The film opens with a fluffy sheep looking into the camera. The sheep wanders off towards a summer house. The sheep enters the living room. The air conditioner adjusts the temperature for human beings, but it is too much for the sheep. The sheep falls down dead, legs splayed on the floor. Italy is the poor, old sheep, fluffy and rather stupid and subject to the wiles of nasty, scheming human beings.
This is the first of a series of striking images of a society gone rotten, obsessed by consumerism, gravitating always to centres of power, using sex and money to get what it wants. A dustbin lorry skids off the road in central Rome, flies through the air, crashes into the old Forum and throws its rubbish everywhere. The rubbish descends and suddenly turns into objects coming down on a frenetic pool side rave organised by Sergio Morra (Riccardo Scamarcio) to impress his most important guest. Silvio Berlusconi. But guess what? Berlusconi doesn’t bother to turn up.
In the Italy of Silvio Berlusconi (Toni Servillo), everyone is on the make. Sex, money, power, entertainment, parties are what get you somewhere and even if the main player doesn’t turn up, what does that matter? At least, you had fun. “The left doesn’t understand me,” Berlusconi says to his personal assistant. “Dottore, you give people what they thirst for.” Democracy is a marketing opportunity. This is the key to Berlusconi and populist politics.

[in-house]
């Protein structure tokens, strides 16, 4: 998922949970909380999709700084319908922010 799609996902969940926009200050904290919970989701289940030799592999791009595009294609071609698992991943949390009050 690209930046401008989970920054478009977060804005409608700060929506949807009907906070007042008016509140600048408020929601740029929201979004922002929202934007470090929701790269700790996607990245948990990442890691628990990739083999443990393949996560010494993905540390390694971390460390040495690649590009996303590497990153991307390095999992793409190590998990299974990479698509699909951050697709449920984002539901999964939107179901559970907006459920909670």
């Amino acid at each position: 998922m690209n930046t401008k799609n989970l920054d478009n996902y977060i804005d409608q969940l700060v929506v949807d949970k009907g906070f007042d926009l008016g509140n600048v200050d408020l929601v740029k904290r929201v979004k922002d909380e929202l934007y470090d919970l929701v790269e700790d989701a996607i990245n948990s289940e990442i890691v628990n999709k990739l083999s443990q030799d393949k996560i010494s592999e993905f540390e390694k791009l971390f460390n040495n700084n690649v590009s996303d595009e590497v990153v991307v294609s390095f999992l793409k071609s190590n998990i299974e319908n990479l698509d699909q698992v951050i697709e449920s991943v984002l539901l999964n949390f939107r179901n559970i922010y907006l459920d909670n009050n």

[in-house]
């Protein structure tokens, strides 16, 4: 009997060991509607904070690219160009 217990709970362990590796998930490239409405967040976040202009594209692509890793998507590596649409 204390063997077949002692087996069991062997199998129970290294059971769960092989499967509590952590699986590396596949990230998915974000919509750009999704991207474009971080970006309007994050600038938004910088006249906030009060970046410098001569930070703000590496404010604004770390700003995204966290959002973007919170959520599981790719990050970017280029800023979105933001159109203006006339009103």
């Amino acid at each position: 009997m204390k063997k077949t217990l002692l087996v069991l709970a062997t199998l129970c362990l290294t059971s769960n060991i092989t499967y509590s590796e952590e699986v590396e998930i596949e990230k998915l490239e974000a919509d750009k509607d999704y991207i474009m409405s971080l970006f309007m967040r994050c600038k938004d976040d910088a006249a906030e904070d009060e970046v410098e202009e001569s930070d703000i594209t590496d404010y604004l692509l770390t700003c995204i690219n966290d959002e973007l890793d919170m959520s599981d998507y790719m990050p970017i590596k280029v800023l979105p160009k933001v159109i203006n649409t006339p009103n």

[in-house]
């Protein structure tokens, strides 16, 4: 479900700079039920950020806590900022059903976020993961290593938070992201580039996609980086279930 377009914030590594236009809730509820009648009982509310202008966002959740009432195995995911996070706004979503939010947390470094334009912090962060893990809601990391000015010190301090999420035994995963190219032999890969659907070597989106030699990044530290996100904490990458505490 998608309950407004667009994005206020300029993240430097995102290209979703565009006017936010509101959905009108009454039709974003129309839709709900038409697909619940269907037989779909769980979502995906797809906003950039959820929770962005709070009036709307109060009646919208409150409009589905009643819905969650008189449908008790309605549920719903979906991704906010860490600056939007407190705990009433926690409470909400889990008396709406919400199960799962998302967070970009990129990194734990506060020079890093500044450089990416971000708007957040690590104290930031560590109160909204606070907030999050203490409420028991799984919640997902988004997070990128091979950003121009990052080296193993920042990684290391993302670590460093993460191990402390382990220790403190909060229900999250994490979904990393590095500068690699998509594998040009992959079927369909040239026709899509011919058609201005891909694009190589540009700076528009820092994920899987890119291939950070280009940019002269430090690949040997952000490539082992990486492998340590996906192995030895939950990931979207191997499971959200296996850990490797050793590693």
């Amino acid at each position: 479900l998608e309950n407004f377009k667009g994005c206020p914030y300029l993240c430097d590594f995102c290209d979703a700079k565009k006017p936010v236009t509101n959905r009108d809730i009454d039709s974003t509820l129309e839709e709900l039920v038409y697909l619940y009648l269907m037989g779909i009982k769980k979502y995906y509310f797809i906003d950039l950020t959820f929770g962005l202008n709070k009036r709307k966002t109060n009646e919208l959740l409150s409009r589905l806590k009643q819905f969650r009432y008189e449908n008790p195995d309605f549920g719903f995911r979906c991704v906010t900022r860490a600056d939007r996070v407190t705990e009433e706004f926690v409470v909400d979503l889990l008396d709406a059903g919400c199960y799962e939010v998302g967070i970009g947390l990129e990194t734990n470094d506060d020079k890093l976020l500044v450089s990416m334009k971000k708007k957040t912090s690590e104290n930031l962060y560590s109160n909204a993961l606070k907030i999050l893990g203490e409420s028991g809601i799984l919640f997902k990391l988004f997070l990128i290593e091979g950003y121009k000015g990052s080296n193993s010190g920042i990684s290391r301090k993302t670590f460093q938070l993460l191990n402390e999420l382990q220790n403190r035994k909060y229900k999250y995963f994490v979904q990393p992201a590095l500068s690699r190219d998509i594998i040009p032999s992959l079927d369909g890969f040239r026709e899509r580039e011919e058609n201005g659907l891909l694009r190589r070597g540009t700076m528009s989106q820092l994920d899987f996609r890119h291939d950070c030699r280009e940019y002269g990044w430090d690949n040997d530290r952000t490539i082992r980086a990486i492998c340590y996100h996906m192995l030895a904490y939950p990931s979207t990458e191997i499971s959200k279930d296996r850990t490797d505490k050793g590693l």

Yet, despite all the power and money, it is all pointless and pathetic. Berlusconi sits on a bed and attempts to seduce a girl called Stella. She turns him down flat and says that his breath smells. It is just an old man’s breath like her grandfather’s. Berlusconi is just an old man and she couldn’t care less. His wife Veronica (Elena Sofia Ricci) is bored by him and loses herself in books and exotic holidays and eventually wants to divorce him. He claims that he has a “volcano” in his garden to amuse his guests but, in fact, it is just a toy volcano that lights up and makes silly noises.
This is a film made with verve and panache. The “sceneggiatura” (production or staging – the Italian word is so effective here) is magnificent in the best tradition of Italian cinema. Toni Servillo’s performance matches the pathetic yet cynical ruthlessness of the old scoundrel with precision. Feminists may wish to avoid this film. It parades and exploits the female body with no shame at. But remember: this is shamelessness is of the man it depicts, and the women themselves are as voracious and ambitious as he is. They know what their most effective asset is, and they flaunt it.
Loro was originally made in two parts for Italian cinemas in Loro 1 and Loro 2 released on different dates. The version available in British cinema is a distillation running for 150 minutes. Some may find this a bit long and the narrative might be a little difficult to fo,llow for those without a detailed knowledge of Italian politics. Nevertheless it is a feast for the eyes. Never have I sat in a cinema where a citizen of a country has exhibited such contempt for his government. They say there is an old Italian saying, “Piove – governo ladro!” – “It’s raining, that thieving government!” Well, it rains a lot in Britain and… do you admire the government?
Loro is out in cinemas across the UK on Friday, April 19th. it’s a terrific kick in the balls to populist governments. It makes Michael Moore look like a pussy cat.